In Summit County, spring is the time of the year when hikers, mountain bikers and dog walkers start champing at the bit to get out onto trails between rainfall and snow flurries.
Although it can be tempting to step outside, breathe in the fresh pine-scented air and head up the nearest trail, it’s best to plan ahead before hiking this early in the season.
U.S. Forest Service officials warn that most trails in Summit County are still wet, slushy or snowpacked — so if hikers aren’t prepared to get their feet wet, they should stick to the recpath.
“Be prepared to get your shoes or boots wet and muddy,” said Dillon Ranger District recreation staff officer Ken Waugh.
Forest Service officials are asking those who decide to venture out to stick to the footpaths. Even though it might seem natural to step off trail to avoid a puddle or snow drift, it can create maintenance problems down the road.
“It helps with erosion, keeps trails narrow and minimizes maintenance costs if people just stay on the trail,” Waugh said.
Friends of the Dillon Ranger District director Jessica Evett reminds hikers that Mother Nature can be less than reliable at this time of year.
“Even if the sun does decide to shine, weather can roll in quickly and it can get really cold,” she said.
There are a couple of trail systems that tend to dry out quickly and can accommodate outdoor enthusiasts who just can’t wait.
The Oro Grande trailhead is a good early season option. This 3.5-mile path also provides access to the 0.8-mile Tenderfoot Trail. The Oro Grande Trail passes through stands of lodgepole pine and aspen groves and offers views of Lake Dillon and the Gore and Tenmile ranges.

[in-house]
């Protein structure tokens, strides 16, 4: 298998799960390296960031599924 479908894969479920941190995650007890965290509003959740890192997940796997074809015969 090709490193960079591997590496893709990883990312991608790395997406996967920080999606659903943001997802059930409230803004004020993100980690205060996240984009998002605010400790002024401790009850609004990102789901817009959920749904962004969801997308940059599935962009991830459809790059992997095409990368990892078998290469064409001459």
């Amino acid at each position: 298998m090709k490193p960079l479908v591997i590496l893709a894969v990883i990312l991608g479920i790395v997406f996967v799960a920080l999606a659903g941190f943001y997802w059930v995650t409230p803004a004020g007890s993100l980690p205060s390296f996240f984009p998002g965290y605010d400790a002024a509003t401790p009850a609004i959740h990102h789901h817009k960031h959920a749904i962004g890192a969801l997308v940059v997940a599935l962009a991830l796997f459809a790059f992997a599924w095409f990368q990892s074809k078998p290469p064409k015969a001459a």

“A good rule of the thumb is to stick to the lower trails that get a good amount of sun,” Evett said.
A comprehensive list of popular trails can be found on the Friends of the Dillon Ranger District website under the “trail and hiking resources” link. Community members are also welcome to inquire about trails at the Dillon Ranger District office in Silverthorne.
Local outdoor officials are asking mountain bikers to hold off for now.
“A footprint is no big deal on a muddy trail, but a mountain bike creates a long narrow track that carries water,” Waugh said.
When water flows down trails it carries sediment with it and causes the trail to erode.
“What you have left is rocks, and nobody wants to walk on rocks,” Waugh said.
Evett suggests mountain bike enthusiasts connect with local groups like the Summit Fat Tire Society to keep in the loop about the state of area trails. The Fat Tire Society website has links to social networking sites, where bikers can share information about the conditions in specific areas.
“Some people might be well meaning, but end up in a place that isn’t good to ride,” Evett said.
Mountain bikers who come across muddy areas are asked to dismount and walk their bikes through the mud, especially if the section of trail is on a grade.
Forest officials also want to remind people with dogs to follow proper trail etiquette. Pet owners should dispose of dog waste and make sure their pets are under control at all times.
At this time of year, bears and other critters are active. “Off-leash dogs can bring wildlife back to you,” Evitt said. “You don’t want to risk your safety or your dog’s safety.”